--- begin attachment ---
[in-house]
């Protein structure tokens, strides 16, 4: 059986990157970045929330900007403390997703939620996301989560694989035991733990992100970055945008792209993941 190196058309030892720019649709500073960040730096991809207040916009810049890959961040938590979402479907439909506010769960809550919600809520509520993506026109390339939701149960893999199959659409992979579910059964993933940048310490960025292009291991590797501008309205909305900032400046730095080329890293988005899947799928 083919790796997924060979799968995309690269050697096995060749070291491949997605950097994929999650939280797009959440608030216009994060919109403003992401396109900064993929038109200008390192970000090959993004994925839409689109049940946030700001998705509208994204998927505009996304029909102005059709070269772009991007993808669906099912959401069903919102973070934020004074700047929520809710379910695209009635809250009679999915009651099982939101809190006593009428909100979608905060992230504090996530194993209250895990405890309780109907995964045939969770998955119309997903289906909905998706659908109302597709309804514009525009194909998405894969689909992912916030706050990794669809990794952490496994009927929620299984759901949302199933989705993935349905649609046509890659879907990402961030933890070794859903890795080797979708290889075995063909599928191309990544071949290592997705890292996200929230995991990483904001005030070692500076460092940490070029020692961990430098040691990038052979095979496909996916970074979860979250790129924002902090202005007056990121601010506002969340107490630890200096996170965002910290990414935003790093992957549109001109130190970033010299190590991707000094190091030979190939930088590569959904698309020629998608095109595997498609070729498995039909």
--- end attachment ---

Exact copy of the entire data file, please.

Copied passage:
[in-house]
């Protein structure tokens, strides 16, 4: 059986990157970045929330900007403390997703939620996301989560694989035991733990992100970055945008792209993941 190196058309030892720019649709500073960040730096991809207040916009810049890959961040938590979402479907439909506010769960809550919600809520509520993506026109390339939701149960893999199959659409992979579910059964993933940048310490960025292009291991590797501008309205909305900032400046730095080329890293988005899947799928 083919790796997924060979799968995309690269050697096995060749070291491949997605950097994929999650939280797009959440608030216009994060919109403003992401396109900064993929038109200008390192970000090959993004994925839409689109049940946030700001998705509208994204998927505009996304029909102005059709070269772009991007993808669906099912959401069903919102973070934020004074700047929520809710379910695209009635809250009679999915009651099982939101809190006593009428909100979608905060992230504090996530194993209250895990405890309780109907995964045939969770998955119309997903289906909905998706659908109302597709309804514009525009194909998405894969689909992912916030706050990794669809990794952490496994009927929620299984759901949302199933989705993935349905649609046509890659879907990402961030933890070794859903890795080797979708290889075995063909599928191309990544071949290592997705890292996200929230995991990483904001005030070692500076460092940490070029020692961990430098040691990038052979095979496909996916970074979860979250790129924002902090202005007056990121601010506002969340107490630890200096996170965002910290990414935003790093992957549109001109130190970033010299190590991707000094190091030979190939930088590569959904698309020629998608095109595997498609070729498995039909």